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How to mitigate Active Directory attacks that use the KrbRelayUp toolset


Those of you with on-premises Active Directory (AD) need to be aware of a new way to abuse Kerberos in your network. KrbRelayUp is a bundle of tools that streamlines the use of some features in Rubeus, KrbRelay, SCMUACBypass, PowerMad/SharpMad, Whisker, and ADCSPwn. Attackers use the toolset to impersonate an administrator via resource-based constrained delegation and execute code on a device’s system account.

Pure Azure AD environments are safe from this attack, but hybrid AD networks with both on-premises AD and Azure AD will be at risk. If an attacker compromises an Azure virtual machine that is synchronized with on-premises active directory, the attacker will gain system privileges on the virtual machine and be able to make more advances inside the network.

Microsoft recommends you take the following actions:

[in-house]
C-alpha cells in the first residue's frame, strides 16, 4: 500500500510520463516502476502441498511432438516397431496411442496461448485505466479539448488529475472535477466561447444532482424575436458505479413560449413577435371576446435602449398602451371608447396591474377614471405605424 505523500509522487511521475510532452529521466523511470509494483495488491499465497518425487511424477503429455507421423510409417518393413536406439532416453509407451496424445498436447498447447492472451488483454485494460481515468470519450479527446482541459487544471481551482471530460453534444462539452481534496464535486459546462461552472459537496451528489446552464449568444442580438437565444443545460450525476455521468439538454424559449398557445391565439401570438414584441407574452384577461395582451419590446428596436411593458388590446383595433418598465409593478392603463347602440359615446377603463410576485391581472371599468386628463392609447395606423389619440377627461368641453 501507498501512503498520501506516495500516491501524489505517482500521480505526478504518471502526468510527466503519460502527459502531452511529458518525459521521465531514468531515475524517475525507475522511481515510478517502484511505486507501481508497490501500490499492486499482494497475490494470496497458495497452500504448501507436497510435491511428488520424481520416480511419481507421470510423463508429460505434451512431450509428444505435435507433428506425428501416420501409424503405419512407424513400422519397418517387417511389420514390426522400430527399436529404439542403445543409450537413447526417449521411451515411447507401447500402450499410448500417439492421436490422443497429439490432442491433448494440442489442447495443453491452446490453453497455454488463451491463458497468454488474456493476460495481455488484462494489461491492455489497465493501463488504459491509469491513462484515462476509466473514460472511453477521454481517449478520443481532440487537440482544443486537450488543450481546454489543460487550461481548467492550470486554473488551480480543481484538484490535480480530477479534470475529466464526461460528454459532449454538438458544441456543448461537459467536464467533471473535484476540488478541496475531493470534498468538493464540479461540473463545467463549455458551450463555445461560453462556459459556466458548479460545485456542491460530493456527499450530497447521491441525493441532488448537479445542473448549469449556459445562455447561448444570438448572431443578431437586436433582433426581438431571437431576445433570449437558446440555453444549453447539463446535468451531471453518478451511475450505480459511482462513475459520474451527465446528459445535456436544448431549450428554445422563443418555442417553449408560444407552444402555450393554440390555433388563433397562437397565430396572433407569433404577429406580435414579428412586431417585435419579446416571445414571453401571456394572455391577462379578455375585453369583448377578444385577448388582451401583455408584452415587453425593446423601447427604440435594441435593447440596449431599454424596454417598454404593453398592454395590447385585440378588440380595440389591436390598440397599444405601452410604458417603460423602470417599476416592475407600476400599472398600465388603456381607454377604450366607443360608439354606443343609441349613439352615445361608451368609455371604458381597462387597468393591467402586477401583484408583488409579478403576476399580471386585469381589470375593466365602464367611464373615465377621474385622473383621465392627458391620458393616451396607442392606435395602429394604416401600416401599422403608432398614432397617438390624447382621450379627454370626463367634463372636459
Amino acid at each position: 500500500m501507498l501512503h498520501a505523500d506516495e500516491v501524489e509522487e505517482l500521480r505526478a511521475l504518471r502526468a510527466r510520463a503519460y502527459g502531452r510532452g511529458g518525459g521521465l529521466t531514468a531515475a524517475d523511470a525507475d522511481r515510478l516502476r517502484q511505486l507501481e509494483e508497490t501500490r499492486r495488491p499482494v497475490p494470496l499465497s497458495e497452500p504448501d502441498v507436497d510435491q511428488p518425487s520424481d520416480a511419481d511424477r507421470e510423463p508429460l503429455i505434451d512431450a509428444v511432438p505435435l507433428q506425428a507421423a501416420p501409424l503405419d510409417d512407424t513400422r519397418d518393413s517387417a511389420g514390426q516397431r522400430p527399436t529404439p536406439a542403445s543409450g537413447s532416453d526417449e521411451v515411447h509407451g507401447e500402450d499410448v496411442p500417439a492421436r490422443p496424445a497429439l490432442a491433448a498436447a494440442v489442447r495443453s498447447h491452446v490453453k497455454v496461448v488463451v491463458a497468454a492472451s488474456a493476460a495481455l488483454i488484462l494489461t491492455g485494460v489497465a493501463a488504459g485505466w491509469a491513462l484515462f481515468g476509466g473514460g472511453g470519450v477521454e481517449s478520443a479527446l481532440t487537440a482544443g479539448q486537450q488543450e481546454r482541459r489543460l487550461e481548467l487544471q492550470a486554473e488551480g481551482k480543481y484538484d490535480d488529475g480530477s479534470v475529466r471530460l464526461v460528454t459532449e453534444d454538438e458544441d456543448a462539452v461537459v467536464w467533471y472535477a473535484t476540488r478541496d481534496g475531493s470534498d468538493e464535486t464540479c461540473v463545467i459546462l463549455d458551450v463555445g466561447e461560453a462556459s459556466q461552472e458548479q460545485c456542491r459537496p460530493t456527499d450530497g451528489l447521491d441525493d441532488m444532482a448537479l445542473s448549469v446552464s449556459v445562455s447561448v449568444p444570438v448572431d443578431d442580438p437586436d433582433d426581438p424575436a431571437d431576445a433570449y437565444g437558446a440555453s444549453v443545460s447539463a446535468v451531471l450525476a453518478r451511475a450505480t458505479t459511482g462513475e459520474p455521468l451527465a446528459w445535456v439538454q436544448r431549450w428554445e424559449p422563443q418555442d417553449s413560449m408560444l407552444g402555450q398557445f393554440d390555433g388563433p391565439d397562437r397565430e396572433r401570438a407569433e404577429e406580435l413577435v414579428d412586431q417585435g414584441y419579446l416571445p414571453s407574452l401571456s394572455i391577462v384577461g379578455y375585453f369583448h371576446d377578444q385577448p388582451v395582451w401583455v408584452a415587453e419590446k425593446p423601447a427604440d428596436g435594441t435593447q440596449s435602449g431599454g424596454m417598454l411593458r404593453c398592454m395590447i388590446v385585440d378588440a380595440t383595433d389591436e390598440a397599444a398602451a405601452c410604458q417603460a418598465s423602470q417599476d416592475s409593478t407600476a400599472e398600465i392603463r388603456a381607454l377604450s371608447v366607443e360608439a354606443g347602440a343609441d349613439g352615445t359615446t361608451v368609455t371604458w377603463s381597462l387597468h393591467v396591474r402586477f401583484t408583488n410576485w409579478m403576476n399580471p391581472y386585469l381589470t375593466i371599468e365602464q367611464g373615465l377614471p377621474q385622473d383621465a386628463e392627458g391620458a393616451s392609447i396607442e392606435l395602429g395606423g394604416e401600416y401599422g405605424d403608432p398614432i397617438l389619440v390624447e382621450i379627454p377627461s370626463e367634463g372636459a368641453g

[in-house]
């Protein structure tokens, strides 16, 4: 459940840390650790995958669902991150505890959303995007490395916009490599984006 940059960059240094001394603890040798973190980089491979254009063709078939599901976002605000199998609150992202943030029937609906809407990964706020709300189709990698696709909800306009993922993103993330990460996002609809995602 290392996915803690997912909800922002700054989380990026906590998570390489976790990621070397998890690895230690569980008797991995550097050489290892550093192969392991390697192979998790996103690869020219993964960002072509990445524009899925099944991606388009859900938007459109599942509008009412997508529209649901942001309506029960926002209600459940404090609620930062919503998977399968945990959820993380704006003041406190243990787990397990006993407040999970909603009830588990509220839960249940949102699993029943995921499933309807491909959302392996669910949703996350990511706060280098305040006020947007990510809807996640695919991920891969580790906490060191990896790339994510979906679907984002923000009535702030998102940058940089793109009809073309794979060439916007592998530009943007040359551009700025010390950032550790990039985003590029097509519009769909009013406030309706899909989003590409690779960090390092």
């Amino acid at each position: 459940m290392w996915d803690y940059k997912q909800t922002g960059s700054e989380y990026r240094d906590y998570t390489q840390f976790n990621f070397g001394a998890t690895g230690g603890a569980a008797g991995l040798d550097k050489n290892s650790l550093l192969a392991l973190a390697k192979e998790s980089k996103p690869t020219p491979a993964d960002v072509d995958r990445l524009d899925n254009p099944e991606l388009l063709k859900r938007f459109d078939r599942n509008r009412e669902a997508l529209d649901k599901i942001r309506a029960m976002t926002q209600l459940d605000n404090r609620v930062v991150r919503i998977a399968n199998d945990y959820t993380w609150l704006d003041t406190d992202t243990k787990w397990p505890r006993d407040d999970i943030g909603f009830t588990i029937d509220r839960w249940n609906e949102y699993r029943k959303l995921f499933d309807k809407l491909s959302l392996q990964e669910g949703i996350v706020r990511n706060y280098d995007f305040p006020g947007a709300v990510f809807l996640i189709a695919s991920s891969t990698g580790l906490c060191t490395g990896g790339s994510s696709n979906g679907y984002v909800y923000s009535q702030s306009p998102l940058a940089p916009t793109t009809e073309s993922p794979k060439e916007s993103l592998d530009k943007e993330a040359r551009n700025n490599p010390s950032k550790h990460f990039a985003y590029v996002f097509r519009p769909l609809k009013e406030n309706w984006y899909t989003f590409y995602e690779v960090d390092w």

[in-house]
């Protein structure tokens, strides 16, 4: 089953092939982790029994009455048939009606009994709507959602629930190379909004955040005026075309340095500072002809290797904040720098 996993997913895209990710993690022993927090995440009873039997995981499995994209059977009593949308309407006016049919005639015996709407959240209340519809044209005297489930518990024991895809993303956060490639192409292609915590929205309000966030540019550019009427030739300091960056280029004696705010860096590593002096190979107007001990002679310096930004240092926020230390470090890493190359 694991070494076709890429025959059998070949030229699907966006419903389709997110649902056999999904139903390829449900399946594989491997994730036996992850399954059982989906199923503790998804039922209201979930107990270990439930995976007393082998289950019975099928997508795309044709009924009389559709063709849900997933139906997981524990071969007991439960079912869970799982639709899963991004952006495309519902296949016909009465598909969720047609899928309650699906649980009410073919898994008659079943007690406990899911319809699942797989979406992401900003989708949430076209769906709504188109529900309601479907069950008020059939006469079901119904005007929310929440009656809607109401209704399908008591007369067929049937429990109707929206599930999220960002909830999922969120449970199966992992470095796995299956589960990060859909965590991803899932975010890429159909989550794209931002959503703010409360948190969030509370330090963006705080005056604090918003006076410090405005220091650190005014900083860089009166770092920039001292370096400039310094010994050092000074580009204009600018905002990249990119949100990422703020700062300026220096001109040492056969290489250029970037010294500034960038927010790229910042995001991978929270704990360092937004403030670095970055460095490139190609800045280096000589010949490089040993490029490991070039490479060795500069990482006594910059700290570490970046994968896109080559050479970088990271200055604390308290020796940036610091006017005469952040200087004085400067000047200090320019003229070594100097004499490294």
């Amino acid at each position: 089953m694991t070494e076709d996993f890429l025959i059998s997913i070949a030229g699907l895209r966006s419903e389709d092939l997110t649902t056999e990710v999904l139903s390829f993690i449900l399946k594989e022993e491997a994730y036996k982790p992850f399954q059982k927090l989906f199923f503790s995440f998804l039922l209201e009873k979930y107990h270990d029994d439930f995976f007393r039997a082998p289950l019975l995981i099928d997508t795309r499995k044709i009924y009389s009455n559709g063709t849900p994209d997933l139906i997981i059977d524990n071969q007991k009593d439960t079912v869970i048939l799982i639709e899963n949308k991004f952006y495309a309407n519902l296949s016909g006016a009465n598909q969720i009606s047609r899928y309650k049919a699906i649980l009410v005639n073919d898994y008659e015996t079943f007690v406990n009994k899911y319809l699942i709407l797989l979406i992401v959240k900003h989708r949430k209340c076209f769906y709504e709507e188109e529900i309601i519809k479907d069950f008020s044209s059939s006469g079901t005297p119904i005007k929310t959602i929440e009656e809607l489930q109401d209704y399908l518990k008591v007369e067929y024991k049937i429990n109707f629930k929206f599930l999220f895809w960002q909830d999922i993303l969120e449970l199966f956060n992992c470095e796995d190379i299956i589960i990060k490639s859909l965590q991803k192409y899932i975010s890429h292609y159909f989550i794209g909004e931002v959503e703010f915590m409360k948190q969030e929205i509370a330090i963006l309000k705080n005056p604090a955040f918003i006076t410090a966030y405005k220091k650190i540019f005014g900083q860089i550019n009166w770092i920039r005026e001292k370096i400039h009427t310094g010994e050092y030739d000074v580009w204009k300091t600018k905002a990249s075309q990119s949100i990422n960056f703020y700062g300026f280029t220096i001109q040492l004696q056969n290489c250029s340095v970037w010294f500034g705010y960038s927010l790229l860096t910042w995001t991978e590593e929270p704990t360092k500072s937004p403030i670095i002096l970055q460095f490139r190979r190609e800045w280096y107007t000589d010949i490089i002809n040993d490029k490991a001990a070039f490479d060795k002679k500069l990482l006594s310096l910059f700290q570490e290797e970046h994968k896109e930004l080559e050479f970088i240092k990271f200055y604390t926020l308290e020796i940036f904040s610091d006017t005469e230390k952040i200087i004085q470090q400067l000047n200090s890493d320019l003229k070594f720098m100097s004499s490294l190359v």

Step 1: Block the attacker from using the first step of the attack sequence

While Microsoft uses the phrase, “organizations should consider” making certain settings, I’d use much stronger wording. I recommend your organization makes the following changes: Set the ms-DS-MachineAccountQuota attribute to “0”. This setting allows non-administrator users that are in the authenticated users group to add up to 10 workstations to the network. In this era of autopilot and other installation methodologies, users should not be adding workstations to the domain.

Instruct your AD administrators to use ASDI Edit MMC snap in (adsiedit.msc) and connect to the Domain Naming Context. Look for the value of “DC=” and your domain. Right-click on “Properties” and look for the value of ms-DS-MachineAccountQuota. You will see it at a value of “10”. Set the value to “0”.

Alternatively, you can set the value with Windows PowerShell. First, use Get-ADObject cmdlet to check the value:

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